Chris Upton surveys the remnants of that once ubiquitous feature of the industrial landscape, the workhouse.
Last Sunday I pulled up outside the Jolly Collier in Old Heath Road, Wednesfield, to take a picture of it. The pub was built on the site of the Wednesfield parish workhouse, and (as you may already know) I’ve got a thing about workhouses.
The three men having a smoke by the door were surprised by this sudden press attention.
“Are you planning a burglary?” asked the first. When I expounded on the significance of their local they were immediately interested.
“What’s a workhouse ?” asked the second.
“A place for housing the unemployed,” I explained.
“You’ve come to the right place then,” quipped the third.
Most people, in fact, have a reasonable idea of what a workhouse was, and realise that their town once had one. More often than not, its buildings have been incorporated into the local hospital.
In the case of Wolverhampton that is New Cross. Tucked away behind the A&E and the urology unit, and remarkably invisible for its size, still stands the great tower of Wolverhampton union workhouse.
Just inside the porch is the plaque marking its arrival in 1900, the last workhouse to be built in the West Midlands. But the fallen plaster scattered around the floor suggests that the tower is not long for this world.
Much as the NHS has relied on the Poor Law for its buildings and sites, it is far from keen on their continued survival. Their duty of care is directed elsewhere.
But the remains of Wolverhampton union workhouse at New Cross are only the tip of the iceberg. Long before the Poor Law Amendment Act created the large bureaucracies known as Poor Law unions, there were far humbler institutions called parish workhouses.
The Act of 1834 simply merged the parishes into larger units for economies of scale, much as today’s “super hospitals” have hoovered up the old cottage hospitals.
What we now call the city of Wolverhampton was once a patchwork of smaller, independent parishes, each with its own church and its own workhouse. So don’t ask me where Wolverhampton workhouse is, because I’ll give you nine different answers.
And since no one has ever put this information together before, let me introduce you to them.
The earliest of them – probably the oldest in the West Midlands – opened at Bilston in 1700 in a house belonging to John Wooley of Ye Bull. The agreement between Wooley and the parish was made on March 23, 1700, on which day Widow Bennett was placed there.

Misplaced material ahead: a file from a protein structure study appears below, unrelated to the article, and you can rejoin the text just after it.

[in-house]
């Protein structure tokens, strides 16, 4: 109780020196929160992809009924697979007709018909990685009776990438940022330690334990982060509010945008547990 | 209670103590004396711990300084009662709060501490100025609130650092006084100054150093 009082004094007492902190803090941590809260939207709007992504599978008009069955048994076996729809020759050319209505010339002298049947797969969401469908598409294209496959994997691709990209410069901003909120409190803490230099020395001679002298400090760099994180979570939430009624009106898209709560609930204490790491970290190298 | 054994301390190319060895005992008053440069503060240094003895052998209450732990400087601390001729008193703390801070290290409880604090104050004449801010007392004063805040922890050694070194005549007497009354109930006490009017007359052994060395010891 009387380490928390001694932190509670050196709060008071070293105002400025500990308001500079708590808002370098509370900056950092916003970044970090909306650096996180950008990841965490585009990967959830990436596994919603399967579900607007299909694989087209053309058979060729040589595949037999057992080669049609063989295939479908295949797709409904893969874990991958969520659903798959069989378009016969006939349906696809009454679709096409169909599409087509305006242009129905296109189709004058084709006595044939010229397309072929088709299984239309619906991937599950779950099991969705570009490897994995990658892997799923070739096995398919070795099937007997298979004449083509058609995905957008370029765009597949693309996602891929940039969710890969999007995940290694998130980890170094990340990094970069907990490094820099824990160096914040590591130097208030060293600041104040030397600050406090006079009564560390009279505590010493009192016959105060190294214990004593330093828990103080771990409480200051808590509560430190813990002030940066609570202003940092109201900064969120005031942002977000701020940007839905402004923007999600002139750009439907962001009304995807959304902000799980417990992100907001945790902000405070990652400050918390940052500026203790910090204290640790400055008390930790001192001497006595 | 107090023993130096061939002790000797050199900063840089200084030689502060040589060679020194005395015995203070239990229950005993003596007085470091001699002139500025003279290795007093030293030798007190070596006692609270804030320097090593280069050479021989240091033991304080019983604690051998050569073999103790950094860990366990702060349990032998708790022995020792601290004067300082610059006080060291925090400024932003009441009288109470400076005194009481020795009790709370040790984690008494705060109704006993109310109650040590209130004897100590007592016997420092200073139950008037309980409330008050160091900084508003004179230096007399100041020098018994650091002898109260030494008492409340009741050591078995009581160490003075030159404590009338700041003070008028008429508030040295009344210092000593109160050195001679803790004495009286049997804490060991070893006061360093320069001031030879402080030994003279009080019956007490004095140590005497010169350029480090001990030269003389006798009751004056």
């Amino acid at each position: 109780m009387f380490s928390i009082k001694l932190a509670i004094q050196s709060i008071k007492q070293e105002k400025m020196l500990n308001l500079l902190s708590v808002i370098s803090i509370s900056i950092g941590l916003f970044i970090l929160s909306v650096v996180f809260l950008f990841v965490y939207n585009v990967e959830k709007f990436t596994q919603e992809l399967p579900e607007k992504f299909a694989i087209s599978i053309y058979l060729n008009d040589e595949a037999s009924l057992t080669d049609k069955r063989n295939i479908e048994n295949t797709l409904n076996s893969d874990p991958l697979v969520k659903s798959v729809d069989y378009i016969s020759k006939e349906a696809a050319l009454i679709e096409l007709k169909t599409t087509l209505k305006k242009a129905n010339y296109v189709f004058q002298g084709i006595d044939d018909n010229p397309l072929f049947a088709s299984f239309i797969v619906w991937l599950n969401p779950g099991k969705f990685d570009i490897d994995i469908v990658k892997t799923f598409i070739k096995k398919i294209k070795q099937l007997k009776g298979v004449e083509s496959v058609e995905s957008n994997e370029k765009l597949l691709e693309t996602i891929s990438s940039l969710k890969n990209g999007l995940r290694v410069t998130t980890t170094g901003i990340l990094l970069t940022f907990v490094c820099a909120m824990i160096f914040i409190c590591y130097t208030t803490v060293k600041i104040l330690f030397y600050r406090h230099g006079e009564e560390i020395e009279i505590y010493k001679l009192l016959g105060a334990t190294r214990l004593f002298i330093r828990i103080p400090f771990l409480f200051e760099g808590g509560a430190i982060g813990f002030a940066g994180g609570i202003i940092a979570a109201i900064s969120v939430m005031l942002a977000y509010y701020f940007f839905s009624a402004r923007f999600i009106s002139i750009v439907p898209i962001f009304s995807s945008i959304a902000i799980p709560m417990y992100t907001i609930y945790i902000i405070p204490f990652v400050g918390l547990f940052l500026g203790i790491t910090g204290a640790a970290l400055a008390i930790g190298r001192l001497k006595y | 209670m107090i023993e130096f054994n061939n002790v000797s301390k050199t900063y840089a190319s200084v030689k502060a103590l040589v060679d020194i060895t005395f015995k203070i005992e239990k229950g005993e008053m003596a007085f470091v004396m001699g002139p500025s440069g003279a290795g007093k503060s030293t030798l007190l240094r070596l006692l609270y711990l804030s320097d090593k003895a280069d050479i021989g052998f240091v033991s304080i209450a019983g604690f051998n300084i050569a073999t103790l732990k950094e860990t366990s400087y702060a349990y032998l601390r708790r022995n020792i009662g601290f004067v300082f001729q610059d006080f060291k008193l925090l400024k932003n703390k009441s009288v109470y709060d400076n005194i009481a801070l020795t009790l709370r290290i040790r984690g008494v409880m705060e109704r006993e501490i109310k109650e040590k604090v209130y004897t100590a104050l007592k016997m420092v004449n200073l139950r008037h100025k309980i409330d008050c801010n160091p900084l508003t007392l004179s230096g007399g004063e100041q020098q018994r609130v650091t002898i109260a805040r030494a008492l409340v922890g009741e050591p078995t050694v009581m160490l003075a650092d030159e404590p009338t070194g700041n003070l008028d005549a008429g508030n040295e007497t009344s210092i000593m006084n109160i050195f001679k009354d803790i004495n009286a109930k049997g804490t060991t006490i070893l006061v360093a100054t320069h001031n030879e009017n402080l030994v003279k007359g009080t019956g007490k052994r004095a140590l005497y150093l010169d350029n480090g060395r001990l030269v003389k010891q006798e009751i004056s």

According to the contract the poor were to have access to as much of Mr Wooley’s garden “as will conveniently take half a hundred of plants”. The sum agreed for the handover was £2. The house in question was in a fold off High Street, still known as Workhouse Fold in the 1890s.
Land in Willenhall “at the rear of houses on the east side of Stafford Street” was purchased for a workhouse in 1741, with an entrance in Little Wood Street.
The last master was Job Thatcher, who ran it from 1819 to its closure in 1839. In 1839 the Willenhall vestry resolved to sell the building, though Upper Lichfield Street remained known as Workhouse Lane for many years after.
Most parish workhouses have long since bit the dust, but remarkably the Bushbury poorhouse – built in 1831 – still stands at the corner of Bee Lane and Primrose Avenue. The building has been re-faced, probably from the days when it was a doctor’s surgery, but the old parish brick can still be seen peeping out from underneath.
Tettenhall workhouse has still certainly disappeared, though we know it stood at the corner of Wrottesley Road and Redhouse Road. It was built with money from various parish bequests in 1714. After the house closed it was converted into seven cottages, which survived well into the 20th century.
The parish workhouse for Penn was at the corner of Wakeley Hill and Church Hill. The old cottages that still occupy this site may possibly be the old workhouse, or at least be connected with it. I haven’t entirely solved this puzzle.
As for the parish of Wolverhampton itself, things get even more complicated. The huge expansion of the town in the 19th century meant that the poor had to move to larger premises, not once, but twice. The earliest workhouse, built in the 1700s, stood back from Horseley Fields, in a lane (not surprisingly) called Workhouse Lane. Today it would be in the middle of the bus station.
In 1839, after the creation of Wolverhampton Union, new purpose-built premises were opened on Bilston Road, opposite to Commercial Road at a cost of £8,000. (There are retail units on the site now.) The design (an unusual St Andrews Cross) is attributed to George Wilkinson, who was responsible for no less than 18 other workhouses, mostly in the south Midlands.
Although built to house 800 paupers, the Bilston Road workhouse was soon too small and the area too industrialised for the health of the inmates. But only after many years of dragging their feet did the Poor Law guardians stump up the considerable sum of £160,000 for a replacement at Heath Town. This is the one we can see at New Cross Hospital today.
After the Poor Law Amendment Act the relatively rural parishes of Penn, Bushbury and Tettenhall were allocated to Seisdon Union, and in 1860 a new union workhouse was erected at Trysull in Staffordshire.
The other parishes (much more industrialised) were awarded to Wolverhampton. And so began the process of closure and demolition I’ve been trying to reverse in this column.